Nevada Business Advantages
Forming a corporation in any of the 50 states offers limited liability, privacy, and tax benefits to one degree or another. Forming a Nevada corporation, however, takes these same concepts to a higher level, offering numerous advantages to the businessman or entrepreneur. Those looking for ultra-low state tax, privacy and confidentiality, a business and corporation-friendly environment will find forming a corporation in Nevada at the top of their list. This is primarily because the Nevada legislative and judicial branches of government have proven quite corporate-friendly and savvy.
This pro-corporation approach is reflected in the numerous advantages afforded to Nevada corporations. Initially based at least partially on Delaware Corporate law, the Nevada legislators have taken the Nevada Corporate law even further with respect to high privacy and low taxation rights, as evidenced by their extensive corporate privacy and asset protection/limited liability statutes and regulations, and low to non-existent state taxation.
Privacy and Anonymity
Forming a corporation in Nevada practically guarantees privacy to shareholders, and privacy to vice presidents and other corporate officers. Shareholders are not a matter of public record in Nevada, and save for an appointed Director and Registered agents, the names of other officers in a Nevada corporation are protected and private under Nevada law. Unlike some other states, Nevada Corporations can hold their annual meetings anywhere, even a foreign country, with a majority sufficing for a quorum vote for any actions. These meetings can be held telephonically, or via various other “modern” means, leaving the door open to tele-conferencing, the internet, etc.
Nevada Corporate law also allows for “nominee” Director and Officer appointments that can further enhance privacy and confidentiality. A nominee Director or Officer is one that stands in place of the “true” owner or controlling entity of the corporation. Because Nevada requires that the name of the Director (or Directors) of a corporation be a matter of public record, a nominee Director can be in place as the only publicly disclosed officer or representative of the corporation (along with the Registered Agents, of course). Most nominee Directors or officers usually have minimum signor authority within the corporation, with no control of corporate funds or operational control of the corporation, and can be “voted out” at any time by the majority shareholder or controlling interest in the corporation. Again, because of the flexibility of the by-laws allowed by Nevada, almost any rule with respect to the appointment of nominee officers can be addressed in the by laws. Basically, these nominee Directors or Officers are such in title only, for public view, with the real controlling entity kept confidential!
This is another area where a Nevada Corporation can truly benefit your bottom line. The individual nominal taxation rate at the Federal level is approximately 28%–and this is not factoring in such things as Social Security tax, and Medicare tax; these would amount to a total federal tax burden of close to 45% for a non-incorporated individual. If you were to form a Nevada Corporation, the first $50,000 in net income would be taxed at the nominal corporate rate of 15%. This is a difference of 30% of your income!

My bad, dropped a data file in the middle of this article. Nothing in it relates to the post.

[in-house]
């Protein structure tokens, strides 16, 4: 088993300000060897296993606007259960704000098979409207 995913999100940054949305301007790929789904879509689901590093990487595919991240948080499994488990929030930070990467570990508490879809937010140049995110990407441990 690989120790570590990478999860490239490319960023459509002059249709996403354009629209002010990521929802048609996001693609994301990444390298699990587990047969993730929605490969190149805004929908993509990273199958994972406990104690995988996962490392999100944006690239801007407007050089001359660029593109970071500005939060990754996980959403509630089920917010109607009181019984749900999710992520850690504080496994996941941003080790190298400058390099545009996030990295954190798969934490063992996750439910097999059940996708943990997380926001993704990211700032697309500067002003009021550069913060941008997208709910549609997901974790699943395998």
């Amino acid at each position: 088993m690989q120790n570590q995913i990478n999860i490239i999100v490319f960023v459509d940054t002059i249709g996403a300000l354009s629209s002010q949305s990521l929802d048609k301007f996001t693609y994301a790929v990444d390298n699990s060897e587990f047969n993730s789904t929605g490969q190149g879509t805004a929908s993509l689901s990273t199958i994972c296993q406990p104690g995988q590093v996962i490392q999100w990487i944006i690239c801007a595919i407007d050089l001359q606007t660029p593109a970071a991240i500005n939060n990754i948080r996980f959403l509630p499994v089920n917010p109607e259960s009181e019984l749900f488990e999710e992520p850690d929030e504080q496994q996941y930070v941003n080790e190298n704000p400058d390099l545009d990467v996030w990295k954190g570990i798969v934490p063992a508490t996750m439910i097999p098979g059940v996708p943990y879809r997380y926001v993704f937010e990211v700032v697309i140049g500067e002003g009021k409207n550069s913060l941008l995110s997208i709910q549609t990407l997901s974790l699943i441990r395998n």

Now, bear in mind that Nevada Corporations pay zero state income tax. Nevada does not charge franchise tax, capital stock tax, stock transfer tax, estate taxes, corporate income taxes, nor does it tax corporate shares. Because there is no state income tax in Nevada, your corporation would only be subject to Federal taxation. Compare this to what state taxes would be in , say, California, and you can begin to get a clear picture of just what these savings can amount to. Other states, such as California, assess substantial state income tax on corporate income, stock transfers, etc. In addition, if you anticipate your California corporation to have a tax liability of $500 or more, they mandate that you estimate the taxes and make quarterly payments. There are no such requirements in Nevada, because the state tax amount is ZERO.
You can form Nevada Corporations in conjunction with a well-thought out tax reduction plan, and develop many tax-reduction strategies based on the proper utilization of your Nevada Corporation.
Limited Liability and Statutory Protection
Nevada is among the most sought after states to incorporate in due in large part because it offers excellent asset protection and limited liability protections to its shareholders, officers, and directors. By statue, shareholder liability is expressly limited to the amount invested in the Nevada corporation. Quoting directly from the statute: (NRS 78.225) “Stockholder’s liability: No individual liability except for payment for which shares were authorized to be issued or which was specified in subscription agreement…no stockholder of any corporation formed in this State is individually liable for the debts or liabilities of the corporation.” Further, with respect to Directors or Officers of the Corporation, (NRS 78.747) “…No stock holder, director, or officer of a corporation is individually liable for a debt or liability of a corporation, unless the stockholder, director or officer acts as the alter ego of the corporation.” It doesn’t get any more clear than that. This is the very definition of limited liability. And the protection doesn’t end at the statutory level. When it comes to Nevada corporations, the Nevada courts are reluctant to allow any piercing of the corporate veil, save for extreme case of fraud or in cases involving a complete disregard of the corporate formalities.